# Beginning Tutorials

• 12-28-2011
Sugar
Beginning Tutorials
My first post.

I am trying to learn C++ and have been reading the tutorials (learn something! Presidential order…seams reasonable). Books are on the way. Anyway, as an exercise, I’ve taken some of the tools presented here and put them into one thing.

Code:

```#include <iostream> using namespace std; int a; void playgame() {   cout << "Play"; } int main() { for (;a=1;) {  int input;  cout<<"1. Multiply\n";  cout<<"2. Devide\n";  cout<<"3. Add\n";  cout<<"4. Exit\n";  cout<<"Selection: ";  cin>> input;  switch (input)  {  case 1:   playgame();   cout<<" Multiplication\n";   {float mult ( int x, int y );   float x;   float y;   cout<<"Please input two numbers to be multiplied: ";   cin>> x >> y;   cin.ignore();   cout<<"The product of your two numbers is "<< x * y <<"\n";   a=1;   }   break;  case 2:   playgame();   cout<<" Devision\n";   {float div (int x, int y);   float x;   float y;   cout<<"Please enter a number for a dividend and a number for a devisor: ";   cin>> x >> y;   cin.ignore();   cout<<"The quotent is "<< x / y <<"\n";   a=1;   }   break;  case 3:   playgame();   cout<<" Addition\n";   {float add (int x, int y);   int x;   int y;   cout<<"Please enter two numbers to add: ";   cin>> x >>y;   cin.ignore();   cout<<"The result is "<< x + y <<"\n";   a=1;   }   break;  case 4:   cout<<"Thank you for playing!\n";   break;   a=0;  default:   a=0;   cout<<"Error, bad input, quitting\n";   break;   }   cin.get();} cout<< a <<endl; }```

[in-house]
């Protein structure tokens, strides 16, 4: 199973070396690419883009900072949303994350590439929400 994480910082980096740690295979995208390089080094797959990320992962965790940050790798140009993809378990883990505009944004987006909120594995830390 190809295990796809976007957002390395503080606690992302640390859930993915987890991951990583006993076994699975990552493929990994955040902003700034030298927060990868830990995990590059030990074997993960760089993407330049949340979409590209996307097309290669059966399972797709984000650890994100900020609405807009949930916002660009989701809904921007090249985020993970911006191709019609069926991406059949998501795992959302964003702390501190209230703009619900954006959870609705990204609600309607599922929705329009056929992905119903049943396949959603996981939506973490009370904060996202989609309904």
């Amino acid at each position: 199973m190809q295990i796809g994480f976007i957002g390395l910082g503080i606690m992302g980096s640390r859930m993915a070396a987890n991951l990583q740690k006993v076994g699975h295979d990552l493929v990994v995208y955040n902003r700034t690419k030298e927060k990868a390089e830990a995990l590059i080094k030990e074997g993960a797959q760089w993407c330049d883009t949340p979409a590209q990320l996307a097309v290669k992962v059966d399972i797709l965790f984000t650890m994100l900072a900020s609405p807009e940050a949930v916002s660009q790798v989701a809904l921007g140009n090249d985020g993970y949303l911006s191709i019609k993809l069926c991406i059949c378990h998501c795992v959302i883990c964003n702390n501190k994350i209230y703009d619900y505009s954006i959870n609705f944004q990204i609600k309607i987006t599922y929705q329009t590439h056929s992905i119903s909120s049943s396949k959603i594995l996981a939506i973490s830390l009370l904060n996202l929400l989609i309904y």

Ok, it kinna sorta does what I expected. BUT! I expected it would quite automatically if case 4 were in play. It doesn’t. It just continues to loop. Same with default.
Any hint about what I’m missing? I’ve tried sooooo many things, too many to list here.

Thanks,
Sug
• 12-28-2011
MK27
Code:

```case 4:   cout<<"Thank you for playing!\n";   break;  // I think you know what "break" is supposed to do.   a=0;    // so perhaps this is in the wrong place? ;)```
Quote:

I expected it would quite automatically if case 4 were in play. It doesn’t. It just continues to loop.
Well, here's the loop condition:
Code:

`for (;a=1;)`
When I started programming seriously I had to write a giant:
==
at the top of my keyboard because I made this mistake so often and couldn't see it. That's the equality compare operator. "=" is the assignment operator.

Keep in mind that even if you correct that, you still have the problem I first mentioned.
• 12-28-2011
Elysia
Your indentation is horrible. This is a high priority item to fix.
Also, these
float mult ( int x, int y );
make no sense. They are function declarations, but you have no such functions in your code.
Even if you were to define a function, you can't define them within another function (they must be outside other functions), plus, you never really call them. So review functions.
• 12-28-2011
spaghetticode
Quote:

Originally Posted by Elysia
Your indentation is horrible. This is a high priority item to fix.

Seen much worse around here.
• 12-28-2011